Home solar company SunRun has taken a look at what we can expect from the solar industry in 2012. According to SunRun, adoption among mainstream consumers will grow as solar prices continue to drop. At the same time, the industry will see significant consolidation and enduring leaders will emerge. Here is a list of SunRun’s predictions:
Solar gets even cheaper: The installed cost of solar dropped by more than 30 percent in the past year and price decreases will continue. Module prices could drop an additional 20% by the end of 2012, putting solar in reach for more American families.
A Darwinian year: Industry consolidation is inevitable in 2012 with incentives such as the 1603 Treasury Grant Program likely disappearing and oversupply pushing manufacturers to cut prices. While difficult, this consolidation will clarify the industry’s enduring leaders.
Solar leasing options trump cash: As Americans learn they can install solar on their roofs without buying the panels, they prefer it. This option, known as solar power service or solar leasing, was nearly 60 percent of the home solar market in California by the end of 2011 and lets American families lock in low electricity rates. Expect it to approach about 75% of the California solar market in 2012, with other states following suit.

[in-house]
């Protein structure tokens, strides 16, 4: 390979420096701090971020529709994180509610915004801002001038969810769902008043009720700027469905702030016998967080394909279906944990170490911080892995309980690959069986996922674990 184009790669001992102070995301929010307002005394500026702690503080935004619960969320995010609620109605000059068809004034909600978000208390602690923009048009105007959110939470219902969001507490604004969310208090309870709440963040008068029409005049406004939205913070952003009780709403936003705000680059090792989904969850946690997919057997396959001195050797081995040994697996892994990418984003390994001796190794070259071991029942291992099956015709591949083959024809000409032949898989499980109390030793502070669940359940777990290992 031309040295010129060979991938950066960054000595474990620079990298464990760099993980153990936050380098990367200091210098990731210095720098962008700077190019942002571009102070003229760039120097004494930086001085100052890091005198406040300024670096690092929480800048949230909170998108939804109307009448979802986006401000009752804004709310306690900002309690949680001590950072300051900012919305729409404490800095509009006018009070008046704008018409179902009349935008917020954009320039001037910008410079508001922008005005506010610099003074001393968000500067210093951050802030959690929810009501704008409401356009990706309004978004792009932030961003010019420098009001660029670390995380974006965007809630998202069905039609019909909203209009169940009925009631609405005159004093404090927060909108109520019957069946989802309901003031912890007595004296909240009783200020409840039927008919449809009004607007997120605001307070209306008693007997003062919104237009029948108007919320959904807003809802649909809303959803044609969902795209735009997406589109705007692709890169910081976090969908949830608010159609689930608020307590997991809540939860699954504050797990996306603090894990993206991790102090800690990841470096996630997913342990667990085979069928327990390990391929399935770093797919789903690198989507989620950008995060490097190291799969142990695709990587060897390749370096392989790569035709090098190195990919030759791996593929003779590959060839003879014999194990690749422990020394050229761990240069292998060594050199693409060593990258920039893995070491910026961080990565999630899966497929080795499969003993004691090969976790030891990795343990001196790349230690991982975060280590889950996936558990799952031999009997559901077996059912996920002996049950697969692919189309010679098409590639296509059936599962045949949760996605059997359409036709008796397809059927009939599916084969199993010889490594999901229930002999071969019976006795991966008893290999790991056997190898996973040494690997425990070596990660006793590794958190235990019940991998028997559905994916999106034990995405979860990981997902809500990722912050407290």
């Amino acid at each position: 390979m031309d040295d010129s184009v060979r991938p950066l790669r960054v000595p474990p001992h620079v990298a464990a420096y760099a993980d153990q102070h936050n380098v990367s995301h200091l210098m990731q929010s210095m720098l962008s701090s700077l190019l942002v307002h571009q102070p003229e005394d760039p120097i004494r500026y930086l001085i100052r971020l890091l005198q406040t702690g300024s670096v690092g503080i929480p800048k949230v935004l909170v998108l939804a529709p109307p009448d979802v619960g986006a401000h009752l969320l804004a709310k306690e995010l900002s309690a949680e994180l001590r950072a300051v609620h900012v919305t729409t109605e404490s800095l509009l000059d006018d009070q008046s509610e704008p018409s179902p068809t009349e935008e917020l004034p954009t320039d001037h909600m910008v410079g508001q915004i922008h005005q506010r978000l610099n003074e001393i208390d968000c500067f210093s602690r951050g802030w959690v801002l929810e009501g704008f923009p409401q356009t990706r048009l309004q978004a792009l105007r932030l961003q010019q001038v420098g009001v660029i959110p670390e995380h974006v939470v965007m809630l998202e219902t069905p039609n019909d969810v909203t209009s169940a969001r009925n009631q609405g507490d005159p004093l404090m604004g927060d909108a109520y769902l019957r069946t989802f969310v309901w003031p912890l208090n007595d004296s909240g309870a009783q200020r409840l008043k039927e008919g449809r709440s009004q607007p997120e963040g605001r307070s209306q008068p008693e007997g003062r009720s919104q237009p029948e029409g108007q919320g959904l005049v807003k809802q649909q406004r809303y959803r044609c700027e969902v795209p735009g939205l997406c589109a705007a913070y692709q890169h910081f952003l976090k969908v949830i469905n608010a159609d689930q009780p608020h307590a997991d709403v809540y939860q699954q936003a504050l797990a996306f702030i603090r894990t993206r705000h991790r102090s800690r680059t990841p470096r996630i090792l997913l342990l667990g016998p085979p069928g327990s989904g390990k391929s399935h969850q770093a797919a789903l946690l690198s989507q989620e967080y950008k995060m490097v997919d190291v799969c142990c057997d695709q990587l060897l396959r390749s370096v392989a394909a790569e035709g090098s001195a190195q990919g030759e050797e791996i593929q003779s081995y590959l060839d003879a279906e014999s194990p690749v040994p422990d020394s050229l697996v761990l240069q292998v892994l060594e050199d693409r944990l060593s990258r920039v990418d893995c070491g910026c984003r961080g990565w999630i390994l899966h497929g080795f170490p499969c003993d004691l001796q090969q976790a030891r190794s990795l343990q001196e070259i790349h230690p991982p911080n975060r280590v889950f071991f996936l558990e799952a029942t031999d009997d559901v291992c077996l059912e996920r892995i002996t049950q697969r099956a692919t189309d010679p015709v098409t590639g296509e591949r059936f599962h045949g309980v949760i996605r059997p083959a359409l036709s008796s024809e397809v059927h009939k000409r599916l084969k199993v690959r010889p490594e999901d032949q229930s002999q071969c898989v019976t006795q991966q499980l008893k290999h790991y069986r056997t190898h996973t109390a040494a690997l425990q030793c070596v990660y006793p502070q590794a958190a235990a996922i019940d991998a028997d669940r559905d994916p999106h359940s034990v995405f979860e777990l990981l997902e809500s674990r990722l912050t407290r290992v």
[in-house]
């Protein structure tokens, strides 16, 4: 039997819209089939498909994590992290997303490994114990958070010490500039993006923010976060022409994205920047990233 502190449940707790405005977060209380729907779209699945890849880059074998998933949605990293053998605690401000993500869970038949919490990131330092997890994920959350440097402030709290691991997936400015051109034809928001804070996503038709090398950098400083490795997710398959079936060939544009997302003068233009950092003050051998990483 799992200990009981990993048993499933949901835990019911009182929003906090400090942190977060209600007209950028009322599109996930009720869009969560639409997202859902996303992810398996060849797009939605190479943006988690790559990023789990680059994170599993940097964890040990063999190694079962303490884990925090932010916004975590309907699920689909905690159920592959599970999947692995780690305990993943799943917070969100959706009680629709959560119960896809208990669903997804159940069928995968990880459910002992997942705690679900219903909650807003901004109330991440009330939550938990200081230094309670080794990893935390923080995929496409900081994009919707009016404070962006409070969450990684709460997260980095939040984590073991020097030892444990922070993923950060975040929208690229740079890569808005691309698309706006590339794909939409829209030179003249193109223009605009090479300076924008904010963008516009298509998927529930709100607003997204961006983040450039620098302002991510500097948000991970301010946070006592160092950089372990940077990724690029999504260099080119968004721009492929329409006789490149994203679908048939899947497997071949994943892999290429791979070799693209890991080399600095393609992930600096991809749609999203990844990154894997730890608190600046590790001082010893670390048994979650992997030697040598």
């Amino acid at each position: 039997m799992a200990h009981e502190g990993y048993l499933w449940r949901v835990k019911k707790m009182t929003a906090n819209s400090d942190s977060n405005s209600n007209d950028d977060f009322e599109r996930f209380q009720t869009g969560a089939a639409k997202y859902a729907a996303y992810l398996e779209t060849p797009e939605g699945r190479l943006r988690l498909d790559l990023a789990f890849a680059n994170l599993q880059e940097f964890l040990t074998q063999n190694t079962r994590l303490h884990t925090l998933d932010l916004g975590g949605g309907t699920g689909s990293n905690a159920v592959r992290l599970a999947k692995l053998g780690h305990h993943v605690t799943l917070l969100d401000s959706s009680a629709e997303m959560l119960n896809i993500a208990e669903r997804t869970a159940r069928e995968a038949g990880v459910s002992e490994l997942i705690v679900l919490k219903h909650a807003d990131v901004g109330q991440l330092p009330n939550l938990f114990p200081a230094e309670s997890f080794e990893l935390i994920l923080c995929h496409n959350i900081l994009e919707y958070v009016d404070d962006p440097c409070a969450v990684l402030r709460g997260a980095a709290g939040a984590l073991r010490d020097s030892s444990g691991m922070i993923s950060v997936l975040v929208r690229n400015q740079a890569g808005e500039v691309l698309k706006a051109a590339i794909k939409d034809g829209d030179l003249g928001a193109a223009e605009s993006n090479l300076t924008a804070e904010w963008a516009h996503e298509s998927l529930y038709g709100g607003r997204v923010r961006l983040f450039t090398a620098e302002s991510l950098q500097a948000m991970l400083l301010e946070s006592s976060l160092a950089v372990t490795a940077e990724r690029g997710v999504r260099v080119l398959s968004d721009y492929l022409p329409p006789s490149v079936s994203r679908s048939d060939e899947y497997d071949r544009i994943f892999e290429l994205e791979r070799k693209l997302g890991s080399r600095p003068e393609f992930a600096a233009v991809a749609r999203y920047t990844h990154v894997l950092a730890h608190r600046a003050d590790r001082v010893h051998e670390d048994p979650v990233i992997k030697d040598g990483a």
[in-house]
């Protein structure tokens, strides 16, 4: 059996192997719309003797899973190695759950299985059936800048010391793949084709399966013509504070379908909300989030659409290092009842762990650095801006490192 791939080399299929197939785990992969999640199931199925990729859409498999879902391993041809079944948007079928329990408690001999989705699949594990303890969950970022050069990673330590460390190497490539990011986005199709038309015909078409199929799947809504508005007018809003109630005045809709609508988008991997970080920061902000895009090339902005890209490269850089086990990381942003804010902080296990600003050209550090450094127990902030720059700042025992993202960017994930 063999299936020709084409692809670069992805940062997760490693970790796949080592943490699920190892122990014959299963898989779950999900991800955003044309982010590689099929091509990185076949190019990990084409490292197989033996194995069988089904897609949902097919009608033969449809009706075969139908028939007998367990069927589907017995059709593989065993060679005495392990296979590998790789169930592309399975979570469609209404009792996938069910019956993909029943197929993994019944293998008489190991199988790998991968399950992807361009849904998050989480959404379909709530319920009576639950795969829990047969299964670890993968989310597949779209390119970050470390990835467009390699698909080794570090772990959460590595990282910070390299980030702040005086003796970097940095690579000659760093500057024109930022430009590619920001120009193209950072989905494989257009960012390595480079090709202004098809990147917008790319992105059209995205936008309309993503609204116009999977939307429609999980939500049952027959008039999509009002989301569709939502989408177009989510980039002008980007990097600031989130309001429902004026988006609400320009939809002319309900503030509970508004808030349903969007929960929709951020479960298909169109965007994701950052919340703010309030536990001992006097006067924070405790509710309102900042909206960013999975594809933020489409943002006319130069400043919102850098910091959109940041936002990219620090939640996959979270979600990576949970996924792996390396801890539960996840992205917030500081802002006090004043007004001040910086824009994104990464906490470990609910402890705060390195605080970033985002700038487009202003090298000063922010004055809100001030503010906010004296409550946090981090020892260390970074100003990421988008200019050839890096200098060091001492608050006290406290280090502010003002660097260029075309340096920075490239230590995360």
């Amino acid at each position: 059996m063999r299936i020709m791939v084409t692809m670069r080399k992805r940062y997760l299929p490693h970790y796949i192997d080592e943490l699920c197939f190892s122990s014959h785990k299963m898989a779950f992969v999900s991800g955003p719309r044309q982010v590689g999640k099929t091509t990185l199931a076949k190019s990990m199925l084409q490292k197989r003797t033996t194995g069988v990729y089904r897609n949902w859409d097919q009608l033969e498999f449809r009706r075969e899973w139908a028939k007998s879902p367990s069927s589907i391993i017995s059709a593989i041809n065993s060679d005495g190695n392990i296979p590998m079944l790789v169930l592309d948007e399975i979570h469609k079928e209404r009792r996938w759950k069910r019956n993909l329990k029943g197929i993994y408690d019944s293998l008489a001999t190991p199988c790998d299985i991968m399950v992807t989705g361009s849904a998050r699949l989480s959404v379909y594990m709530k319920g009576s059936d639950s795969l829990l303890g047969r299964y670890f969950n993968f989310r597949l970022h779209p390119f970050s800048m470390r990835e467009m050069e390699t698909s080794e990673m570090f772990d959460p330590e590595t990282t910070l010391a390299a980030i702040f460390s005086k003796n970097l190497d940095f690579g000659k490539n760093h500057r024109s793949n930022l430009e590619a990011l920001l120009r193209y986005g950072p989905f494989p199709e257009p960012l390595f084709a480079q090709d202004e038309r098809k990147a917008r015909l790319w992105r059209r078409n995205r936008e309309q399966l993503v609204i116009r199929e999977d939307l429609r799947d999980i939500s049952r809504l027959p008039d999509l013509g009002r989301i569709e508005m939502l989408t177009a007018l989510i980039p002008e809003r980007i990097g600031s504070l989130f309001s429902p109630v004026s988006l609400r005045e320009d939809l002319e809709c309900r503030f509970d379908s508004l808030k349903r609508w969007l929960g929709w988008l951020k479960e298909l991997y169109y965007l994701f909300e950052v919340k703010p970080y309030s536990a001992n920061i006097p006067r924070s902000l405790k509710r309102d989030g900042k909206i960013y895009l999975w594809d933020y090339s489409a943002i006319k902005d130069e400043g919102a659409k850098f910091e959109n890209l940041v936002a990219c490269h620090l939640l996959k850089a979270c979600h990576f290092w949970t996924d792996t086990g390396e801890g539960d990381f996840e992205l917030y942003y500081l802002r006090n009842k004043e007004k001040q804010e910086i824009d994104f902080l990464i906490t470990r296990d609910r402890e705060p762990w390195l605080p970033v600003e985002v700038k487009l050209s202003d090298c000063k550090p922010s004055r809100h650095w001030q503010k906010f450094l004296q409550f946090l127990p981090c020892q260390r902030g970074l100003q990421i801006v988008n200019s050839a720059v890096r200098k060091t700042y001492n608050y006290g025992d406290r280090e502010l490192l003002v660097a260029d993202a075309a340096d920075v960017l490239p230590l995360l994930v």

Solar for the middle class: Analyses from PV Solar Report show median-income zip codes are driving solar adoption in California and will continue to lead the charge in 2012. The trend is spurred in large part by solar power service companies that help mainstream consumers put solar on their roofs without a big upfront cost.
Streamlining brings big bucks to communities: Low-cost improvements in solar processes like permitting can add billions of dollars to local economies. According to economic consultancy AECOM, simpler solar permitting processes could generate over $5 billion in additional growth for California, an increase in nearly 20 percent relative to the status quo. Streamlined permitting could drop the installed cost of solar by 25% in 2012 while generating thousands of jobs in local communities.
Tech breakthroughs beyond panels: Breakthroughs in non-panel technologies will make solar deployment and design easier and cheaper. Coupled with declining solar panel costs, these supporting technologies will make solar even more affordable and scalable.